For the first time, Britain will consider illegal enterprises, including drugs and prostitution, in its economic measurements, the Office of National Statistics announced Friday.
The statistics office estimates that paying for illegal drugs and sex adds about £10 billion, or $16.7 billion, a year to the UK economy. That’s about 0.7 percent of Britain’s GDP.
Officials say approximately £5.3 billion is attributed to prostitution and £4.4 billion pertains to the import, manufacture and consumption of illegal drugs like heroin and crack cocaine.
Because some of these activities, such as prostitution, are legal in other European Union member states, the move is seen as a way to better assess the UK’s contribution to the EU budget.
In the UK, where prostitution and many narcotics are still legal, the government is using data from police seizures and other sources to estimate how much money these activities are adding to the economy. The government is also considering including other areas of illegal activities, such as illegal gambling and illegally copying software, games, movies and music.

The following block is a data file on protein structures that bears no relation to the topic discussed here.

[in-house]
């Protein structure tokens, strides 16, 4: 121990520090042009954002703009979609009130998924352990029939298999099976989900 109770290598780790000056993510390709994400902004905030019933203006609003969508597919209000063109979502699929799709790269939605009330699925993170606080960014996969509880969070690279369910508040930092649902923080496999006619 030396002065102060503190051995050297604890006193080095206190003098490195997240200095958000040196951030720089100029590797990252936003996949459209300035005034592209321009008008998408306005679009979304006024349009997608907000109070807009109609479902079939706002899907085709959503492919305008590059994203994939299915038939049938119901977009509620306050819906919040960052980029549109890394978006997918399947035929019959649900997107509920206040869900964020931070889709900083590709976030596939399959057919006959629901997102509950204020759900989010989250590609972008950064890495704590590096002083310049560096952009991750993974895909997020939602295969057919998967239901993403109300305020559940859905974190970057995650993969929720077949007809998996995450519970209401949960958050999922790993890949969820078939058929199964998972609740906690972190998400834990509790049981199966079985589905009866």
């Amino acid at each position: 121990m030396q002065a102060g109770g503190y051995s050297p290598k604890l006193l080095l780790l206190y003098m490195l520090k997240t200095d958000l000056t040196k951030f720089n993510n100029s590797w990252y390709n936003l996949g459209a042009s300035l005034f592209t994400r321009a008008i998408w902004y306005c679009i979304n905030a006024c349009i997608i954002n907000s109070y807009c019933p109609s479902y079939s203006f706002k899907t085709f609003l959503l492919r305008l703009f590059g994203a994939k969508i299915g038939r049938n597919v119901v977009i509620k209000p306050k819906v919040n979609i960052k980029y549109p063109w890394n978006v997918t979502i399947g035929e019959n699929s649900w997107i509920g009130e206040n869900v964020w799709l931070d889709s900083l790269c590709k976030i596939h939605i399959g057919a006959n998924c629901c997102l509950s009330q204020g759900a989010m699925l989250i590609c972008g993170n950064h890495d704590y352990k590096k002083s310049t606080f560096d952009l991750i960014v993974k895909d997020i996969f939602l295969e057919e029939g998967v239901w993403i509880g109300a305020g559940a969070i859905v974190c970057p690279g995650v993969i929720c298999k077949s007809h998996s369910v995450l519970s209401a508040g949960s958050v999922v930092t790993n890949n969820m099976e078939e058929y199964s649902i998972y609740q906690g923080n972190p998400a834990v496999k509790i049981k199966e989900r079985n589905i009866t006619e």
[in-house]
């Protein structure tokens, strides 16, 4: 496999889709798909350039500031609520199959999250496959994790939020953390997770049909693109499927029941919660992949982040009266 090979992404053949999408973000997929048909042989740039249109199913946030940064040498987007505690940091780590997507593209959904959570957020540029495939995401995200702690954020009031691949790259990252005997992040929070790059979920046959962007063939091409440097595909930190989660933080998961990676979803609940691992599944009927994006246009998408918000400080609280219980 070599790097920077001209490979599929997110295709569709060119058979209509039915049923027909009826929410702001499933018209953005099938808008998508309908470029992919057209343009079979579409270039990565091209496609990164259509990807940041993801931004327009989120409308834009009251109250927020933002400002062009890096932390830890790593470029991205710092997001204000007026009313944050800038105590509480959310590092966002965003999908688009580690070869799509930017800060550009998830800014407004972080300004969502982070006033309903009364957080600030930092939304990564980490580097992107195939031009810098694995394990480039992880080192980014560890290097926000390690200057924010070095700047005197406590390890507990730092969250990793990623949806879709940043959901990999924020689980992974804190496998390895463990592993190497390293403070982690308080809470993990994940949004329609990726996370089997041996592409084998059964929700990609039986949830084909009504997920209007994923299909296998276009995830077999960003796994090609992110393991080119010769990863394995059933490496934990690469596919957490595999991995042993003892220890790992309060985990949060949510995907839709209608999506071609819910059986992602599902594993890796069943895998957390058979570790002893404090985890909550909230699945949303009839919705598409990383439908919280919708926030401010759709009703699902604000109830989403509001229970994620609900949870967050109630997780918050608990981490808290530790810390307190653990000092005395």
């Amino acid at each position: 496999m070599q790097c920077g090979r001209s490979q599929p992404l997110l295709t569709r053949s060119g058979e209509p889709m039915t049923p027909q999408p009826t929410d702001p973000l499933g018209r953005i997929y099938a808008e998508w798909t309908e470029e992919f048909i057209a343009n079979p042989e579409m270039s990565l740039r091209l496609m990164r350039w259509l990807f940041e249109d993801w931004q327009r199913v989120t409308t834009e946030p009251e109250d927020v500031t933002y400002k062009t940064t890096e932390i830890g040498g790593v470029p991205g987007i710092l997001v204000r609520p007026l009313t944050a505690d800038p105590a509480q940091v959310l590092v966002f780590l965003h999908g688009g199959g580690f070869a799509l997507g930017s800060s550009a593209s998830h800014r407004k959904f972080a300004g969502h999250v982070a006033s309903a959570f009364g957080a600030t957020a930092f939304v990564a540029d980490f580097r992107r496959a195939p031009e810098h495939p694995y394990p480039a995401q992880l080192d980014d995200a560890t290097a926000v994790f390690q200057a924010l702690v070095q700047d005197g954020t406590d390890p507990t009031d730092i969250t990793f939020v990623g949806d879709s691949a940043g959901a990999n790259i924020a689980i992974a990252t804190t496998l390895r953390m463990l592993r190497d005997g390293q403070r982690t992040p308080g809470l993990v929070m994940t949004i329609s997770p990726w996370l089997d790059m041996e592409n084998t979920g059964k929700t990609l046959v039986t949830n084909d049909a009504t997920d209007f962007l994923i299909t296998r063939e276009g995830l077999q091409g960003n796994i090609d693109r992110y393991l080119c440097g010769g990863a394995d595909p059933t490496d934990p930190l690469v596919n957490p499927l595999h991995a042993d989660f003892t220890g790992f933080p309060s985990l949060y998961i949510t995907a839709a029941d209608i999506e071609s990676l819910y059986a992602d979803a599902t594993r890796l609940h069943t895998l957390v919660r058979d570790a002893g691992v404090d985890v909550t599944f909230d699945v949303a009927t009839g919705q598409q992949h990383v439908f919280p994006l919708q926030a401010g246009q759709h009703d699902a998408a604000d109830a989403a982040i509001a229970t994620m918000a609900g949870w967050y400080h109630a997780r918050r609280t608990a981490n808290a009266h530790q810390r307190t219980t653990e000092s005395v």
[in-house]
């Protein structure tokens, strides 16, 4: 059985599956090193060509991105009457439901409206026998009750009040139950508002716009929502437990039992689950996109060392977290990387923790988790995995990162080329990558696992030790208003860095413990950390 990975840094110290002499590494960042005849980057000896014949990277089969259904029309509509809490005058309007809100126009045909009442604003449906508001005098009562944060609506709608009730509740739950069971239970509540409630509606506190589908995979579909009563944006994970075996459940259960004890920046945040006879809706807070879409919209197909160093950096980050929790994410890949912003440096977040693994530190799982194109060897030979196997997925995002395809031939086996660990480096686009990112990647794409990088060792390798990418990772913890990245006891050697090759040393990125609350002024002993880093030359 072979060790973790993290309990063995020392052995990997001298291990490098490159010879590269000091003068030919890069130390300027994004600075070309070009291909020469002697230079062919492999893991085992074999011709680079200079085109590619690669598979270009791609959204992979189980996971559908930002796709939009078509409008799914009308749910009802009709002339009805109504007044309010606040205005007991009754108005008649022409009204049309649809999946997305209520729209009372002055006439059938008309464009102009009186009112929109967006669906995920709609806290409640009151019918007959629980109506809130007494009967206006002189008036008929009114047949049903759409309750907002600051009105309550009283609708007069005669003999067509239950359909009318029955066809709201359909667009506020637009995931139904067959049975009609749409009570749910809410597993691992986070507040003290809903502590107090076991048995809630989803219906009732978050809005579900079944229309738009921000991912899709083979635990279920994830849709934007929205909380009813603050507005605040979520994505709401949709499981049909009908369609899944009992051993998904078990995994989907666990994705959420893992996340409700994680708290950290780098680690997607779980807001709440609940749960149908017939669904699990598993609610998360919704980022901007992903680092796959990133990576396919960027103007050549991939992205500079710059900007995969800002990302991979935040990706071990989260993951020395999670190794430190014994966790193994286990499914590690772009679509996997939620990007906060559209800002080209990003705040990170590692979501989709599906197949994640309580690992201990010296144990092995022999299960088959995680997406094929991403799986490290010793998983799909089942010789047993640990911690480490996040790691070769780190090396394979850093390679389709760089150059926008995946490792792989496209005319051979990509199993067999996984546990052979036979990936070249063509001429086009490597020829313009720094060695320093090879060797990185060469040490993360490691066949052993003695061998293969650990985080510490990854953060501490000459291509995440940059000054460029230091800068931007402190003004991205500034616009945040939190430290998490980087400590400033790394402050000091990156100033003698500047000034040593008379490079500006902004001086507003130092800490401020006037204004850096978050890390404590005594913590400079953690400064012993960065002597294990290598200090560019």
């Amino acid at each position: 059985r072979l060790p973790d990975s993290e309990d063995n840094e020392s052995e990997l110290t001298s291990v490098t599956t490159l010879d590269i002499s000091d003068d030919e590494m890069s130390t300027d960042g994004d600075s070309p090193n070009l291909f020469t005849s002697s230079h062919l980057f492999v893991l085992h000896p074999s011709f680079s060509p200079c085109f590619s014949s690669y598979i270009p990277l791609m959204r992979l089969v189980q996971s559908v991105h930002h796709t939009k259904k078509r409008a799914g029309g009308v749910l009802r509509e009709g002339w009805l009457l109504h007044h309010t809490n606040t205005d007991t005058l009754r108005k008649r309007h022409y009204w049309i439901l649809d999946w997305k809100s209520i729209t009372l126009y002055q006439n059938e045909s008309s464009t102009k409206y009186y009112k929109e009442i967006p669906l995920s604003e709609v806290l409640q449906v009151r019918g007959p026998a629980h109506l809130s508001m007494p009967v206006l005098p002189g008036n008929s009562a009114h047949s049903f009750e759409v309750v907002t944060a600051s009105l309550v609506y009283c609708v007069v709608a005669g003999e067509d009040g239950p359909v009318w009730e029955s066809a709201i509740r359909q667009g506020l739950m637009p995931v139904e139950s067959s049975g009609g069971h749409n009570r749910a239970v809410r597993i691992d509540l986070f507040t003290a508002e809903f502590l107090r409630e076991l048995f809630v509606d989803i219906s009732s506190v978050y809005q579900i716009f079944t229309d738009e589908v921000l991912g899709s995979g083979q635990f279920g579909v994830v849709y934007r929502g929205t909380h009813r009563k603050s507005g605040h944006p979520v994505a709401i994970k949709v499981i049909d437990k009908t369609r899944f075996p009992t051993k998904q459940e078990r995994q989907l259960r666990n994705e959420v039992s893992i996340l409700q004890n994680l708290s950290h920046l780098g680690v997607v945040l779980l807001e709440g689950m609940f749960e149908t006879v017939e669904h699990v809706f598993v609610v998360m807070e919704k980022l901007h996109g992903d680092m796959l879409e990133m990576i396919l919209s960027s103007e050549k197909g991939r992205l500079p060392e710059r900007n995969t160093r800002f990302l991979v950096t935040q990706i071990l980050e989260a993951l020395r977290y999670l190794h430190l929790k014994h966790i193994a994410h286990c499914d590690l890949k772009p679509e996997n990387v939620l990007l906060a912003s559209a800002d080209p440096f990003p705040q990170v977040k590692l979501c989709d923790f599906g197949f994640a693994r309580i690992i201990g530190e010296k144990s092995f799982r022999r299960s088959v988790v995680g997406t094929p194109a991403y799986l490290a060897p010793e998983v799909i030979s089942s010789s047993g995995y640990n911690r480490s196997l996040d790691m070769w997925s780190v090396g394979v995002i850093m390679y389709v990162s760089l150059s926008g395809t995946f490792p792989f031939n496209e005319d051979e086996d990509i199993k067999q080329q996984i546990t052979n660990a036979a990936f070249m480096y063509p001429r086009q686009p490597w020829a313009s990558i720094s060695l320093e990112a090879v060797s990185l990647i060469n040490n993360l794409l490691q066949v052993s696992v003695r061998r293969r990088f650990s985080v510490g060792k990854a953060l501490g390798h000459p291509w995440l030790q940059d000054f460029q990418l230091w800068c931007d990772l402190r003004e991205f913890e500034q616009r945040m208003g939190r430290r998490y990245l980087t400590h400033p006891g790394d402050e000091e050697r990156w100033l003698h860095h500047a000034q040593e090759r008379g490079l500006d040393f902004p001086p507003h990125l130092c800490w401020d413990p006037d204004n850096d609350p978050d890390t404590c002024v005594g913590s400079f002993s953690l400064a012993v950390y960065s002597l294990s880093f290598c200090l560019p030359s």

"As economies develop and evolve, so do the statistics we use to measure them," Joe Grice, the chief economic adviser to the Office of National Statistics, told the Associated Press. "These improvements are going on across the world and we are working with our partners in Europe and the wider world on the same agenda."
The UK will join a handful of other European countries whose economic growth estimates include prostitution and illegal drug use. They are Estonia, Austria, Slovenia, Finland, Sweden and Norway.
Britain already counts illegal alcohol and tobacco smuggling in its GDP estimates.
Italy made a similar announcement last week that the country would tally narcotics and sex work into its GDP calculations.
Nevada, the only U.S. state (in some counties) where prostitution is legal, does measure legal prostitution as part of its GDP.